So I started my first business which is called Finlee and Me ecommerce platform. At one stage, we had about 1400 different products. And our core focus again there was educational component and focusing really on creating childhood memories through play, love, and travel. So the ecommerce business was great and then we also had a secondary monetary stream of income that came in which was through being an influencer and blogging over here in Australia, became one of their leading parenting bloggers.

Working with companies such as Netflix as one of their top 30 influencers here in Australia and New Zealand. [unintelligible] Yeah, that’s led into the consultant side of things. It’s seven years of being in that, if people wanted to pick my brain and from that, I just thought, Well, if I start charging people to pick my brain, I can have a secondary business and that’s how the consulting came about.

Adam Force 6:23
Yeah, yeah. That’s pretty cool. And I’d be curious to know what did you run your ecommerce business on? were you using any platforms like the Shopify world or big commerce or anything like that? Or were you just doing iy custom?

Angela Henderson 6:37
So yeah, so we had a custom-built site but we obviously then connected that with WooCommerce, so on WordPress, with WooCommerce, but the build is completely custom so that we really focus on that conversional website. There’s a lot of people out there that have websites and think that they check the box but one of the things that they’re lacking is the elements of conversion.

You really only have six seconds from the time someone lands on your website to be able to tell them what you do, how you can solve their problem, and how they can buy your product. So it was really important to me starting off that ecommerce platform that we had a conversional website, ready to rock and roll, so that we could have the greatest chance of being successful and being profitable.

Adam Force 7:16
Yeah, and one more question just in the ecommerce stream, just because I know there’s a lot of people in our audience that are working ecommerce businesses and I’m curious what you found to be successful for your space. I know every category is different for getting you know, people to understand who you are and become comfortable with buying your products. Was there any kind of strategy behind that? Was it just, you know, smart landing pages? I’m curious what you think helped with your conversions and sales.

Angela Henderson 7:50
For me, I believe that conversation equals conversion. So I was really big about making sure that I got in local markets. I also did…there’s a big pregnancy and baby Expo here in Australia where they go to all the major capital cities. I also ran that for the first few years of my business. Being able to get my products into as many people’s hands as I could, so that the more they talked about it with other moms and moms’ groups or their family members, etc. They were kind of like my mini marketing agency, you could say for me. So that was one tactic that I used was really [unintelligible]. Again, those conversations, equal conversions.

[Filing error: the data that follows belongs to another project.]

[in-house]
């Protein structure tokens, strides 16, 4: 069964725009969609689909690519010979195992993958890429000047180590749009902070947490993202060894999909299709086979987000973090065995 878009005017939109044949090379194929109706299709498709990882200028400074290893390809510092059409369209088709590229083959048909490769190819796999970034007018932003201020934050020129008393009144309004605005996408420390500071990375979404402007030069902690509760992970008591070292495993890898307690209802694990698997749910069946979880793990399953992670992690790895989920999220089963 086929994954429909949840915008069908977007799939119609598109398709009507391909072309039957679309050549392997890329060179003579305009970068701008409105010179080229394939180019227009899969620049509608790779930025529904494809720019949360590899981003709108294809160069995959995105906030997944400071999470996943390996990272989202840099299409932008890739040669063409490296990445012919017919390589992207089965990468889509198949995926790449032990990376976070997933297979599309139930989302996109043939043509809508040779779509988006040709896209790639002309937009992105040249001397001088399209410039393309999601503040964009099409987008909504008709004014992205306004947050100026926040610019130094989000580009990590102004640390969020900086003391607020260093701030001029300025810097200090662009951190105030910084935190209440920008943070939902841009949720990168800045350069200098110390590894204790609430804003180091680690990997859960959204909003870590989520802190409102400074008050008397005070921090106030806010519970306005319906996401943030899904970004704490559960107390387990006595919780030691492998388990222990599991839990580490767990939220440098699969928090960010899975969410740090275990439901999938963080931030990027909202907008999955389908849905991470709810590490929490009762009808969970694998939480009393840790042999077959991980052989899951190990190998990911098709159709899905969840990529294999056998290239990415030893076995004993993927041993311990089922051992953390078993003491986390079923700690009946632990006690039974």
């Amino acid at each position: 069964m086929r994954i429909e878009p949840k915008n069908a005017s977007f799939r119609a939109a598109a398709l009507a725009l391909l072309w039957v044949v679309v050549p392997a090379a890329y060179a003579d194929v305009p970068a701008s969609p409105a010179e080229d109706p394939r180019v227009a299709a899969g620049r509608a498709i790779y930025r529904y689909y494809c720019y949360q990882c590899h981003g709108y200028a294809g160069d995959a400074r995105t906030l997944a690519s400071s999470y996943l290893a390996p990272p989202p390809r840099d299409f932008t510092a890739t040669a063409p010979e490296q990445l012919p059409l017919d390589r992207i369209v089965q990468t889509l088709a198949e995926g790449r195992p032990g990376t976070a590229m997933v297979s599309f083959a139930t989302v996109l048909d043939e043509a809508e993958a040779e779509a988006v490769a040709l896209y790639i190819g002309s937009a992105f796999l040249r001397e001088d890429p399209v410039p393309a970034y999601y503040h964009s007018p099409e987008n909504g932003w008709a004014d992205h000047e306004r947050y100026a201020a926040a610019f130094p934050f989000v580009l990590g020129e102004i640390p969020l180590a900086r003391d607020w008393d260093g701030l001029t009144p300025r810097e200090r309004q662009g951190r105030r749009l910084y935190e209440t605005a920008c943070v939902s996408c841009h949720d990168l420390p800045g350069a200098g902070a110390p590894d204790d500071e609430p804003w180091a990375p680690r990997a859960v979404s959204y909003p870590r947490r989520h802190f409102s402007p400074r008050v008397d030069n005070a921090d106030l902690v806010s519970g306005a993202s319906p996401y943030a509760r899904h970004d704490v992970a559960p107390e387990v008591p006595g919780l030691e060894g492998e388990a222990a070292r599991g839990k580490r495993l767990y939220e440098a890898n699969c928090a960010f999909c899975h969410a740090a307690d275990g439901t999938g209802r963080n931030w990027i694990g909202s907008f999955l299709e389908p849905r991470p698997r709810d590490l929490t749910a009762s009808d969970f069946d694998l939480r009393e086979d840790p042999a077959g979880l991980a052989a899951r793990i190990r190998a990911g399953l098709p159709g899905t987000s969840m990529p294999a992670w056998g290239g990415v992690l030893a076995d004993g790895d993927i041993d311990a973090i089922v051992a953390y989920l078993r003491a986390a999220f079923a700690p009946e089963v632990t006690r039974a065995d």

And another really big thing that worked for us was not just talking about the toys all the time. And those benefits…we really got to know my ideal client, which was typically you know, mom who had two young kids under the age of five, who had disposable income, was really big about education, and the mom was the one that was buying for their child. So what I did is I started writing blog articles that were relevant to moms so that they started to build up a trust and authority and credibility with me.

And once I had that trust talking about either postnatal depression or anxiety, or say, you know, breastfeeding versus bottle feeding — whatever it was that were topics that were relevant to the mom — the buyer — we started to see our community grow fairly quickly. So we started with [unintelligible] and we ended up at about 70,000 Facebook fans in our community, we had up to 20,000 people on Instagram and over 50,000 people in our newsletter database. And that was because I didn’t just focus on selling them the product, that I focused on creating that community element and really creating a space for moms to be heard and connected. Because in motherhood, it can be quite lonely. So yeah, that’s angle I took.

Adam Force 9:27
Yeah. And that’s, that’s awesome. I like to hear that you did the articles to create a first touch point that built trust. I think that’s super important. It’s a good point. You know, and everybody’s always looking to build their email database just to continue that conversation. So in that e commerce world, I’m curious, you know, what kind of tools were effective for you to build that? I think you said 50,000-person database. You know, you see a lot of ecommerce things they do, like, you know, give me your email and I’ll give you a discount code or something. Was there other strategies that you implemented to get people onto your list so you can continue those conversations?

Angela Henderson 10:06